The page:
It is one thing for African American students to gain admission to Traditionally White Institutions (TWIs), and quite another thing to thrive at them. It is imperative for TWIs to retain their minority students, and there are structures in place that aid in this goal such as academic support, cultural support, and programmatic support. But in addition, I would like to offer five pieces of advice to the parents of African American students, from my perspective as a former student and current college professor, that I believe will help African American students thrive at TWIs.

Take African and African-American History Courses

This first piece of advice might sound a bit self-serving since I am a history professor who specializes in the history of Africa and its New World diaspora. However, I have strong sentiments about this. Taking four Africa-related and Diaspora-related courses in college set me on my current trajectory in life, but they also did much more than that. These classes were the only courses that a good number of African American students took collectively. These courses also filled a personal void as I learned about my ancestral homeland and re-aligned my identity as an African descended person, not merely an African American person. I believe that African Americans students must take advantage of this opportunity to study their history.

Learn a Language

Whatever major your student chooses, encourage him/her to learn a language, and not simply “take” the required two-sequence language requirement. I realize not all students have equal capacities to learn a language at the same pace. It takes lots of practice, but the results are immeasurable.

Read Outside the Curriculum

As a professor, I encourage students to read outside the syllabus. I know students have varied interests, and so little time, yet I give students unofficial outside reading lists as I teach. This is something that I did throughout my undergraduate studies. I remember reading a biography of Adam Clayton Powell, Jr., and the autobiography of Adam Clayton Powell, Sr. I read Souls of Black Folk by W.E.B. Du Bois, Black Power and Black Theology by James H. Cone, and The Autobiography of An Ex-Colored Man by James W. Johnson. It is critical for African American students to become familiar with African, African American, and Caribbean canons of scholarship in history, literature, and philosophy.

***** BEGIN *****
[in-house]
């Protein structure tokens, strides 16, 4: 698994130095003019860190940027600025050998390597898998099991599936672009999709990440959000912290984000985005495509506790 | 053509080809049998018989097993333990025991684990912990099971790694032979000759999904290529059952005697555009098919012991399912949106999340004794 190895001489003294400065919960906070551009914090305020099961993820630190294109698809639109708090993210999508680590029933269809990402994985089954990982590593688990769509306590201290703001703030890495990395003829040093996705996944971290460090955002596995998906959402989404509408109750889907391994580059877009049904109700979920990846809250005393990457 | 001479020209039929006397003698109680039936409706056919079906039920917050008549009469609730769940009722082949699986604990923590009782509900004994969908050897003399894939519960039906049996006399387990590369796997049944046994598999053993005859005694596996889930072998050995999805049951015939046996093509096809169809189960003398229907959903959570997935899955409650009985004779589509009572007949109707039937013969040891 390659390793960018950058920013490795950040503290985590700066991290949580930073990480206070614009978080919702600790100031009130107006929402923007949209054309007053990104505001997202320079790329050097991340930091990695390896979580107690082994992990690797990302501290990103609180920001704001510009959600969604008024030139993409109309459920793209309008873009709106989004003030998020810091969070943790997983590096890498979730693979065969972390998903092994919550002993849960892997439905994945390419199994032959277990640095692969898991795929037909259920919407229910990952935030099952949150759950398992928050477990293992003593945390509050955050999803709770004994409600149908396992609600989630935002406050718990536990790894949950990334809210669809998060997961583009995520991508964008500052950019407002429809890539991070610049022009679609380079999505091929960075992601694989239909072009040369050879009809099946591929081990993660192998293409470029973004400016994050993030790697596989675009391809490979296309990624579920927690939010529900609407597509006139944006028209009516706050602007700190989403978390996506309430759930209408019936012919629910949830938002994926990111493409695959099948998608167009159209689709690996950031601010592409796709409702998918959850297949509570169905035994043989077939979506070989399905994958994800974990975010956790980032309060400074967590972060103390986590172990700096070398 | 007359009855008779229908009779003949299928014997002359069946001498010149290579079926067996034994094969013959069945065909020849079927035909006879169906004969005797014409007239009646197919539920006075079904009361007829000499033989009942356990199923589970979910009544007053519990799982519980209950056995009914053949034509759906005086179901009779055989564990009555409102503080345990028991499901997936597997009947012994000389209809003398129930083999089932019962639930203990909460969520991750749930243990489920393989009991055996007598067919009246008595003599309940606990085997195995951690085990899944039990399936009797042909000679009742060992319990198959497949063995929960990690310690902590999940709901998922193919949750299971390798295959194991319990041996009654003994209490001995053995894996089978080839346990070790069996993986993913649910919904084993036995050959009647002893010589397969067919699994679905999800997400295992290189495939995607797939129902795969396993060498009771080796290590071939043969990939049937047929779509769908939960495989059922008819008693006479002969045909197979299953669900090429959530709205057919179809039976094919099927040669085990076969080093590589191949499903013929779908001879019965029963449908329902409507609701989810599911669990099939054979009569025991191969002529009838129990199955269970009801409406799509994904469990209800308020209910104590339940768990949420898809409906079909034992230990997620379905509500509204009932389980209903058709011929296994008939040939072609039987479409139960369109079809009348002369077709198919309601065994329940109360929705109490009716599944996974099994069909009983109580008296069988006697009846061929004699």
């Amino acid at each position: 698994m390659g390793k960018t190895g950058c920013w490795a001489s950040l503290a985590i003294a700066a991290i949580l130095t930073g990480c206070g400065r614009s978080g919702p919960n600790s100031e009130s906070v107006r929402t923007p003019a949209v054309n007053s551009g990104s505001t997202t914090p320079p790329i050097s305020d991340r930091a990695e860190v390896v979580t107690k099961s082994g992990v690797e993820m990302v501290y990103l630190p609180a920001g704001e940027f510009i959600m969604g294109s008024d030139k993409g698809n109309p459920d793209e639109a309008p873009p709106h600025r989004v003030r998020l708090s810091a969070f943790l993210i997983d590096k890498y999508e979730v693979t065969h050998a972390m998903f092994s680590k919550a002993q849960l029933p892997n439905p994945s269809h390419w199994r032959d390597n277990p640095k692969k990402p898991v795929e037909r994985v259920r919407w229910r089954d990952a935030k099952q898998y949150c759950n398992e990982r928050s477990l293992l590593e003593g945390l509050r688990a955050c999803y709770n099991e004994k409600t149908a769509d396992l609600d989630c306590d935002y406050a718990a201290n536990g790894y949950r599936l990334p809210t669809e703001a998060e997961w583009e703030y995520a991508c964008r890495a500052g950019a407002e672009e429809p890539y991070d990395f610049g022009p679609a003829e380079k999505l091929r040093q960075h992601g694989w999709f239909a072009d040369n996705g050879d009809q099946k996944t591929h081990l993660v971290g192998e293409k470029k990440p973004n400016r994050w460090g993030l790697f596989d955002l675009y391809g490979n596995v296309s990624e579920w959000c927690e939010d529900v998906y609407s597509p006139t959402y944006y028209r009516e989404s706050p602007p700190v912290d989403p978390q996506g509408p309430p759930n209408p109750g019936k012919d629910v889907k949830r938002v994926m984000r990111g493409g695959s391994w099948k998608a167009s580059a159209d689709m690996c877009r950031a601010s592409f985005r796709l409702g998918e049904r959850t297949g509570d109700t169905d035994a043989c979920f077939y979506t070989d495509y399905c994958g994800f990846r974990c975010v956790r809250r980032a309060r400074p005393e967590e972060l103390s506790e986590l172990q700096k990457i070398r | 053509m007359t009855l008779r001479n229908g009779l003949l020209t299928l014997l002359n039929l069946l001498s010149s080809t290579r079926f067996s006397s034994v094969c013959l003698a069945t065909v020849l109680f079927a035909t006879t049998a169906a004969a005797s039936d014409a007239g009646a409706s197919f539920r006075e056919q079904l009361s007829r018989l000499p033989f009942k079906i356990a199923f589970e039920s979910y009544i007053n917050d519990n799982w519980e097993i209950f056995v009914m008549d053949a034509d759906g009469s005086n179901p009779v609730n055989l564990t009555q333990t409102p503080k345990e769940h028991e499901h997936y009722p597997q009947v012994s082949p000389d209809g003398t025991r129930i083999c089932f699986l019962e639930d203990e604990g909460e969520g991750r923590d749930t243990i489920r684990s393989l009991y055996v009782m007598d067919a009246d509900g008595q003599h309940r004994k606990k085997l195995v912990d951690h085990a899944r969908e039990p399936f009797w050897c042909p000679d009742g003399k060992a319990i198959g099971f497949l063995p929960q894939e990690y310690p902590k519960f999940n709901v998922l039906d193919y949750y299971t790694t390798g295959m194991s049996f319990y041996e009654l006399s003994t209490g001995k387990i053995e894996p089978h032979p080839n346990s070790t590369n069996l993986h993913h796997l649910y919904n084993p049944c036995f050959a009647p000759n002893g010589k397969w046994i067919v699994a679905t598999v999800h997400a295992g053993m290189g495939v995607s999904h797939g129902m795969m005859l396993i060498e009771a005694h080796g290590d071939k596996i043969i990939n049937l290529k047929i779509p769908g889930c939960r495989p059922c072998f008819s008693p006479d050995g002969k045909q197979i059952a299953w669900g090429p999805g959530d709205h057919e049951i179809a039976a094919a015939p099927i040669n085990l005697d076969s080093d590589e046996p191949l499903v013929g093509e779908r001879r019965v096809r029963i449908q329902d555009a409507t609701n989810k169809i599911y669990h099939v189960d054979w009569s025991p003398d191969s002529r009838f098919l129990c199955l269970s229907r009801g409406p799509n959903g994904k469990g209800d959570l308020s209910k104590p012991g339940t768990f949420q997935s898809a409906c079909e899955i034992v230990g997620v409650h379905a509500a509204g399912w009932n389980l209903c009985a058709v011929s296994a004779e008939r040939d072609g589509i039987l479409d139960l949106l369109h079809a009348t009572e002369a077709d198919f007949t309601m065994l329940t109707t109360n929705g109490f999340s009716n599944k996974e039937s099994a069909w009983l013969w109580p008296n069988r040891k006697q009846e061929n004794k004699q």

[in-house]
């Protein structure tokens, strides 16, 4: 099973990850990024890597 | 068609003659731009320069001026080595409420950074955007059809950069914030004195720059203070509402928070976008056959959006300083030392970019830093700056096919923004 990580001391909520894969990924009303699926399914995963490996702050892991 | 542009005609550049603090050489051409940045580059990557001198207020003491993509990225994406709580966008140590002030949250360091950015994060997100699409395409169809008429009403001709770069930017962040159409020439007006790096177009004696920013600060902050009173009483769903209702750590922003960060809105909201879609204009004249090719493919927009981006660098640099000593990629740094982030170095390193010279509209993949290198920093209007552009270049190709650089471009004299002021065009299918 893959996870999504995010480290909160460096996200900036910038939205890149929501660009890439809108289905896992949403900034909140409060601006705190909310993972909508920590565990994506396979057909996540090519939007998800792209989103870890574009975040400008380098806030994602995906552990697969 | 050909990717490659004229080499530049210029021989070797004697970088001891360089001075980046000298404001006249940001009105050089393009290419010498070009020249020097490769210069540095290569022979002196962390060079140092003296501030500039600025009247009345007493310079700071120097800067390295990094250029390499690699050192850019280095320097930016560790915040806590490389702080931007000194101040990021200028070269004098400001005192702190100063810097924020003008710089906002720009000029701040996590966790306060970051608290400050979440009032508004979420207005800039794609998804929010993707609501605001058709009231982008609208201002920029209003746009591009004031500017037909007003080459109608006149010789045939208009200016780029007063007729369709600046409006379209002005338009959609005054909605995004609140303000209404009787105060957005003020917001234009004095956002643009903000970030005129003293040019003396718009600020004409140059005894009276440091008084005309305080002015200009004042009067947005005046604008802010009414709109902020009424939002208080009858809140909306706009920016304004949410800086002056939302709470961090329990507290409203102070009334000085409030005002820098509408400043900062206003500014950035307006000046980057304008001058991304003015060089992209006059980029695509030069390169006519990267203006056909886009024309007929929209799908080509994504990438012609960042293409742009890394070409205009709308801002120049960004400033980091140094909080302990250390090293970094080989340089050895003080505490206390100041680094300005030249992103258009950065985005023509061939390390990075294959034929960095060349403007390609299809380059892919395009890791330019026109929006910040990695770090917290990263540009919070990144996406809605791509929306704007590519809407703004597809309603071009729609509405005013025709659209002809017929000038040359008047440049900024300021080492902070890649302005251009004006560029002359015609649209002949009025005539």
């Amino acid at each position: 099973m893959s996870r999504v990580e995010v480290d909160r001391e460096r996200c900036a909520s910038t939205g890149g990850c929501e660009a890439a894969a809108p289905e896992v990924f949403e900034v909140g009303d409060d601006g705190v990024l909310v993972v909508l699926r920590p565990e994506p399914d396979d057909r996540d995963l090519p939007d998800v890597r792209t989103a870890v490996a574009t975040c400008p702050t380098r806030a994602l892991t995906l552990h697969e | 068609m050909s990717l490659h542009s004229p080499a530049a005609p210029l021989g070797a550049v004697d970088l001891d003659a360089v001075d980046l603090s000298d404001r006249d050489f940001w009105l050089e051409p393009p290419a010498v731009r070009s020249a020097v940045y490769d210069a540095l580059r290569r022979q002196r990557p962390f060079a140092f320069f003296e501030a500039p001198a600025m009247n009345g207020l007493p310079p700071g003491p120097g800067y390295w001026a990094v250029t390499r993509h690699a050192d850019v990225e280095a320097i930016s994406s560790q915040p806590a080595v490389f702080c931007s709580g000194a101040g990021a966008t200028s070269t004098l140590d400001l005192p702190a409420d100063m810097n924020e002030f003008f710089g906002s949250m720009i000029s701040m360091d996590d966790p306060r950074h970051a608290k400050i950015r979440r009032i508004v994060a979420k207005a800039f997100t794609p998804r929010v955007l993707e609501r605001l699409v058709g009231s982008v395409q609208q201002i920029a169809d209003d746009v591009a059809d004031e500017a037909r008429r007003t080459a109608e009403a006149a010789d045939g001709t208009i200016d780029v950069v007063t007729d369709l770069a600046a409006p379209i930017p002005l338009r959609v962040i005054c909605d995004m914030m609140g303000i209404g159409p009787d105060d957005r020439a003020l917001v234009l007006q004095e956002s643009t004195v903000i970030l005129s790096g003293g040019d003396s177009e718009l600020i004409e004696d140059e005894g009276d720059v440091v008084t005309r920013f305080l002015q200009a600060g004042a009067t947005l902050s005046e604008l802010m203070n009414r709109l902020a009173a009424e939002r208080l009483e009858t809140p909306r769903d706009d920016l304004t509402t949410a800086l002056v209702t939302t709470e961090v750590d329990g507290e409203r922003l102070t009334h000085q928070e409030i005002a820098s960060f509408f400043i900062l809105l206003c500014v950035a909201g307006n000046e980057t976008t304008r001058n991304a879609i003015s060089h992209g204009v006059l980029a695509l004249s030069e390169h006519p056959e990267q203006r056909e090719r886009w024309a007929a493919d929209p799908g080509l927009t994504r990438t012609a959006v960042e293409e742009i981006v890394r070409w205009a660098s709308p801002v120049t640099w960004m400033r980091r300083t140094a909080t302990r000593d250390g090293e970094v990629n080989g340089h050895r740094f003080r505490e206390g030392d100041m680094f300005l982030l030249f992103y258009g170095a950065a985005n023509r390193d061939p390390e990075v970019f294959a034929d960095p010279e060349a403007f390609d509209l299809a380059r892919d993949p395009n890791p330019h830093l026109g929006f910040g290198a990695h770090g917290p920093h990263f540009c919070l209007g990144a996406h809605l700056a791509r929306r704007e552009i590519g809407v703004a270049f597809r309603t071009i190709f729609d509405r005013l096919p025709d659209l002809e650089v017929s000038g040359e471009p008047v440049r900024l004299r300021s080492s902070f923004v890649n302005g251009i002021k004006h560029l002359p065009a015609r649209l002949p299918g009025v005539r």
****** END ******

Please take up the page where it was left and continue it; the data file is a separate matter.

Get a Passport

This is so important. Colleges and universities offer many opportunities to study overseas. I cannot emphasize how life-changing this is. As I teach at a college with a whole host of off-campus study opportunities, I know the value of this. A colleague and I will be venturing off-campus in January to experience two Caribbean societies. It is one thing to study other societies in the classroom, but it is a far different thing to study “on the ground.”

From my vantage point, there are far too few African American students at TWIs taking advantage of off-campus studies, especially overseas opportunities. I realize it is an added financial burden to shoulder for families, but it is worth it for your student. Work with your child to plan a way to finance overseas travel. Encourage your student to take advantage of these opportunities.

Follow their Passion

I am reading a novel called The Fishermen by Chigozie Obioma. In the novel, Obioma details his home life in Nigeria during the 1990s. At one early section, Obioma describes how the patriarch of the family decides the career of each of his sons. In speaking with students who have demonstrated their talent in historical studies, I put a plug in that they should consider majoring or minoring in history. In many cases, the students confess that his/her parents want them to be engineers, or go into business, but not into any field in the humanities.

Often, a professor can see a great talent in a student that a parent is unable. I implore parents to have an honest conversation with their student about what drives and motivates them. Allow students to chart their own course according to their passions. This does not mean parents should take a laissez faire approach, but they should help their students locate their passions and offer good suggestions for fields of undergraduate study.